Mobile Menu - OpenMobile Menu - Closed

Reps. Chu, Schiff Call on Congress to Stop Student Loan Rate Hikes

June 10, 2013
Press Release
WASHINGTON, D.C. – Today, Representatives Judy Chu (CA-27) and Adam Schiff (CA-28), held a press conference urging Congress to act before student loan rates double from 3.4 percent to 6.8 percent on July 1st. 
“Higher education is the single greatest avenue of upward mobility that our society has ever known,” said Rep. Chu. “But student loan debt is already more than all of our nation’s credit card debt, combined! If these rates are allowed double next month, the debt that young people incur to reach a brighter future will instead hold them back from reaching their full potential. That is absolutely unacceptable, which is why Congress must act immediately to keep interest rates at 3.4 percent.”
In 2007, Congress lowered interest rates on Stafford student loans from 6.8 percent to 3.4 percent, helping countless young Americans earn their degrees. When that rate was set to expire on July 1, 2012, public pressure led to a one year extension, which is set to expire in three weeks. 
“Seven million students and their families nationwide rely on federally subsidized Stafford loans to help pay for college, and last year, when the provision expired, Congress responded to a public outcry and acted to protect our nation’s students once more by extending the lower interest rate for a single year,” Rep. Schiff added. “We must once again take action with student loan rates set to soar on July 1st – we have just 21 days until rates double. We must continue to protect students and provide them with the tools necessary to succeed instead of levying a huge financial burden and hampering their potential. It is our responsibility to ensure that college remains accessible and affordable.”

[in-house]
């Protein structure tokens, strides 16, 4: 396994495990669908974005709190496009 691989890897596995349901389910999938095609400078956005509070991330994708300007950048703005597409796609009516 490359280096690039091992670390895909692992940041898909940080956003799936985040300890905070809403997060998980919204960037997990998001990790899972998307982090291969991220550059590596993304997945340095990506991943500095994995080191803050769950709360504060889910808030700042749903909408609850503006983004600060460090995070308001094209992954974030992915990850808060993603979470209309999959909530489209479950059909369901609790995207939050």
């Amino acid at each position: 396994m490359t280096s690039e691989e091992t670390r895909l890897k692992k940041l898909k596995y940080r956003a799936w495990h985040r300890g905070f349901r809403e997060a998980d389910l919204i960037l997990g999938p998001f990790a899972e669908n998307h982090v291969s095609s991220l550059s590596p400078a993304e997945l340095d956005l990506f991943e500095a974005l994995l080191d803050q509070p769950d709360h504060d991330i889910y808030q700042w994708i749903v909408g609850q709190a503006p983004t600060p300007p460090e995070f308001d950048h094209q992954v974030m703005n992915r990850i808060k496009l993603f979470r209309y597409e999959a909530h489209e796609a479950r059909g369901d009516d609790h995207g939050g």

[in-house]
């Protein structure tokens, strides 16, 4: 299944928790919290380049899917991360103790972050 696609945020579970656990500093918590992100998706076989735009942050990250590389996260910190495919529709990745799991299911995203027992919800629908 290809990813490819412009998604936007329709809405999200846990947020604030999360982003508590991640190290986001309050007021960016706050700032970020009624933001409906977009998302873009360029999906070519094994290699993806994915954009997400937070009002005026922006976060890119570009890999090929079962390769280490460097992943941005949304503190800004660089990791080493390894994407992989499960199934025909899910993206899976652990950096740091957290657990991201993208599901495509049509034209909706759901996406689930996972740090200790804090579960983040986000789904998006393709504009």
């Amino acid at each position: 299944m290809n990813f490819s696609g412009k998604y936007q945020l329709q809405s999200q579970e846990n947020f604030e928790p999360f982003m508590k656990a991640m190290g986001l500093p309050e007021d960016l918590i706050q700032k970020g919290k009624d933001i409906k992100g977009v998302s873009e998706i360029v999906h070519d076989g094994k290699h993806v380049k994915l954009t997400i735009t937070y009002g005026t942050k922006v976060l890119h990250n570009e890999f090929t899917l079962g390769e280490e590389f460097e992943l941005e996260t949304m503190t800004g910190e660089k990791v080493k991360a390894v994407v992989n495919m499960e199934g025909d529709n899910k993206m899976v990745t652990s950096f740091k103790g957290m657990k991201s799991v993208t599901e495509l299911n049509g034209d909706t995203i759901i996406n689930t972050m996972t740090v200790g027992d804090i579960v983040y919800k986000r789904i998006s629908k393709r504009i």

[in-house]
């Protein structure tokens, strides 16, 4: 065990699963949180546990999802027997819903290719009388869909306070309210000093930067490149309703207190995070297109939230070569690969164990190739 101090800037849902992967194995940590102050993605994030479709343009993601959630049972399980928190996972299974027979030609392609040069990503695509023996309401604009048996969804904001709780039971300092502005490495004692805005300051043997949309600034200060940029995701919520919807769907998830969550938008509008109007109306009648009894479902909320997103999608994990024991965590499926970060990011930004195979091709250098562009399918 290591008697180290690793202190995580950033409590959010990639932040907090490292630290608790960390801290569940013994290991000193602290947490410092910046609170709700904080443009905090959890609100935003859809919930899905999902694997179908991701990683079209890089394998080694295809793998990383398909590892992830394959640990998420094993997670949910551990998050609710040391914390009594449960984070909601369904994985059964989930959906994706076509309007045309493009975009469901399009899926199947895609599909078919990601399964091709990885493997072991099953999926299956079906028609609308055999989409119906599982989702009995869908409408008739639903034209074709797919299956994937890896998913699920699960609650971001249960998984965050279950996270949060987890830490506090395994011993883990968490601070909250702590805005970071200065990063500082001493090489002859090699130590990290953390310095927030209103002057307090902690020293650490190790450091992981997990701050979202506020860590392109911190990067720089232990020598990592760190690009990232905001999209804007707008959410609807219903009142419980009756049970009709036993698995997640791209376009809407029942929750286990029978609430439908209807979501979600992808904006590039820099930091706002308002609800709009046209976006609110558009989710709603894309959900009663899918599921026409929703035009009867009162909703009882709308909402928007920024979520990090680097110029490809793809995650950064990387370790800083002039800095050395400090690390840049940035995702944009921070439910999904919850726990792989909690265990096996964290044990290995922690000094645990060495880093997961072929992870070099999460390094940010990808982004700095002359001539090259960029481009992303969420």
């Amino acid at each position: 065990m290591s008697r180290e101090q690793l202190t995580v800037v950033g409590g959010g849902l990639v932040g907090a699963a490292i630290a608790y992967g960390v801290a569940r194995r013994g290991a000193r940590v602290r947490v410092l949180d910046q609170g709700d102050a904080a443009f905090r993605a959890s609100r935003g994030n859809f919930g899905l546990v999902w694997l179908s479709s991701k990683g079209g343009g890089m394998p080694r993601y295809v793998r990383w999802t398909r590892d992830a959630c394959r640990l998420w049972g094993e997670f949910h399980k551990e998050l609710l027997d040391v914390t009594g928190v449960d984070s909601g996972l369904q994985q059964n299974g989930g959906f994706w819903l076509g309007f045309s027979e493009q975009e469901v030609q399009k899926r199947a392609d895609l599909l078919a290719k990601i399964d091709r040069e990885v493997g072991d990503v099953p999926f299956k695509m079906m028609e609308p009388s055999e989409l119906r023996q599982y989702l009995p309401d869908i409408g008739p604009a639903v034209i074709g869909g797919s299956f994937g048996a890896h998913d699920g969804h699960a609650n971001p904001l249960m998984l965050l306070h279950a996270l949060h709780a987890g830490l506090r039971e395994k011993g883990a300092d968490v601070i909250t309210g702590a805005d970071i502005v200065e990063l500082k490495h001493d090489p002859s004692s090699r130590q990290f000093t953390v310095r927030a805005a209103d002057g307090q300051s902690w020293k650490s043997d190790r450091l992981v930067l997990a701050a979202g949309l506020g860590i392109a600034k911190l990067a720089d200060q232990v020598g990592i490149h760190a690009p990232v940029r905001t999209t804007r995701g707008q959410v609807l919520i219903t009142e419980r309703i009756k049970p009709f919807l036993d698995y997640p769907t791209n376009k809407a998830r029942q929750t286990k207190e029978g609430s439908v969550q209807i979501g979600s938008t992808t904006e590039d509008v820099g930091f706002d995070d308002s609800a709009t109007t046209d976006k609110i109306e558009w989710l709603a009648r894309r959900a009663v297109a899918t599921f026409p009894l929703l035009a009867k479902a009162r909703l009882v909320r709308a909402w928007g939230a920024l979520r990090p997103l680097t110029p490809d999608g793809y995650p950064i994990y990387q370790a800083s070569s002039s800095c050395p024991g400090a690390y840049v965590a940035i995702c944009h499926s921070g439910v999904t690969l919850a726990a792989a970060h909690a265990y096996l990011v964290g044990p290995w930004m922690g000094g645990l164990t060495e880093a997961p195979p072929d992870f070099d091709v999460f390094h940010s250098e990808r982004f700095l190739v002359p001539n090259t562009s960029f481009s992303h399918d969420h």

Officials from California Institute of Technology, Pasadena City College, East Los Angeles College, as well as students and activists from Young Invincibles joined the Congressional leaders and told of how hiked rates would negatively impact students in Pasadena and the San Gabriel Valley.